Ever wondered why group work fails sometimes? Blame the Ringelmann effect 💭
What can we do about it? Researchers already have answers.
Ringelmann was a French agricultural engineer who was much interested in analyzing the efforts of men in groups. According to him, group size is inversely proportional to the magnitude of effort contributed by individual members in the group. This means, greater the number of members in a group lesser will be their individual efforts to complete the task. One can notice this happening in several group settings like in a class room when a teacher asks question to students, every student thinks another student will answer or in a office meeting when every member thinks another will answer when an organizer raises a question or in a football game where every member thinks another will perform better in the game. Thus, the Ringelmann effect is possible in every group setting.
Why this happens and how to overcome?
According to Ringelmann, this effect happens due two reasons: lack of motivation and loss of coordination.
- Lack of motivation
This happens due to each member in a group thinks another will put efforts for them as individual efforts aren't visible and thus lack of motivation happens. To overcome this, it is better to identify what is expected of the specific person. For eg., in a meeting it is better to direct the question to a specific person to answer the question. Also, if for group projects it is better to define the individual scope of work for each personnel in a group such that every one identifies their targets and will be motivated to execute them.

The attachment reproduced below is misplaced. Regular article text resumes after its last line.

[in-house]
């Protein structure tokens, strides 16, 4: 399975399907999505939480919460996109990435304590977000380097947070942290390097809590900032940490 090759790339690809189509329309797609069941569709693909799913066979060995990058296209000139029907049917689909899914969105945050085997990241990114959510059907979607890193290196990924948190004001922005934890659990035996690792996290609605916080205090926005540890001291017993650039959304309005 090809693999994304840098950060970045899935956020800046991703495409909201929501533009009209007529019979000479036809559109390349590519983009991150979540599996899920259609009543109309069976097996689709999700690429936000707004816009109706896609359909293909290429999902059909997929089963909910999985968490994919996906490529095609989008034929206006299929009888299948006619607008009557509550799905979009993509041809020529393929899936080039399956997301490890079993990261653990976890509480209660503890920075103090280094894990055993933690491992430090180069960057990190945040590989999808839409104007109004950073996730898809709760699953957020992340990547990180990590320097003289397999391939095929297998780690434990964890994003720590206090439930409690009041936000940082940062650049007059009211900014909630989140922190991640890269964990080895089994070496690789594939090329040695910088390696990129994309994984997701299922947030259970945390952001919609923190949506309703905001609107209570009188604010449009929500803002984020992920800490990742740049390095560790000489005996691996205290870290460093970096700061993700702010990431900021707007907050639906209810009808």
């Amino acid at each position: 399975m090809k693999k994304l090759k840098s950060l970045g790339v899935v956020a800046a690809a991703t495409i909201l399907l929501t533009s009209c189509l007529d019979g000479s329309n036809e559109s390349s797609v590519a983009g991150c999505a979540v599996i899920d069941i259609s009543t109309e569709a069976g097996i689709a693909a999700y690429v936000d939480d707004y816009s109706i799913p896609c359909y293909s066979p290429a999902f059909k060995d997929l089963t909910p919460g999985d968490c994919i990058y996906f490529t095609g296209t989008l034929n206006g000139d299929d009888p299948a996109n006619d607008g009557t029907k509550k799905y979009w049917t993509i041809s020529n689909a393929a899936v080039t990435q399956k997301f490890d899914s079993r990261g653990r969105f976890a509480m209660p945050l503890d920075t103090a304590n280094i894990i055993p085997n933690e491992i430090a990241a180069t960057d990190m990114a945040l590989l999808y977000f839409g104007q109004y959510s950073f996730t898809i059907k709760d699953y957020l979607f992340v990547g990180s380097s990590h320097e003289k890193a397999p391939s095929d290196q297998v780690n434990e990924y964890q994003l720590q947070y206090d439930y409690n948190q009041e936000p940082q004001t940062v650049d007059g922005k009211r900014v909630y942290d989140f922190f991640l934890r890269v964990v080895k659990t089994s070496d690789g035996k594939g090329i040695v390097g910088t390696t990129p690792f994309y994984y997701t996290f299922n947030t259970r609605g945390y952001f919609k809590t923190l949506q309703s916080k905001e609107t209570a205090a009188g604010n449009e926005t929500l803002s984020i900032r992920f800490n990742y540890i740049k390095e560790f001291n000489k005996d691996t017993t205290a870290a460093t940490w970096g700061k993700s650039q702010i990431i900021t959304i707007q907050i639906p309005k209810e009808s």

2. Loss of coordination
Individuals are unique, so are their capabilities and when different people with different talents come together there happens the loss of coordination. This may prove detrimental to the task or game, as individuals may be fantastic of their own but the desired end result as a group may not be achieved. To overcome this it is required to string together the individuals capabilities towards the common goal. For eg., in a game of football, who should pass the ball and who should strike the ball, the coordination between them should be realized beforehand to win the game.
Thus using the methods to overcome Ringelmann effect the problem of slacking or being a free rider in a group can be effectively removed. It is also better to avoid forming large groups to perform a task. This exemplifies the fact as far as productivity is concerned, “it is more in less”.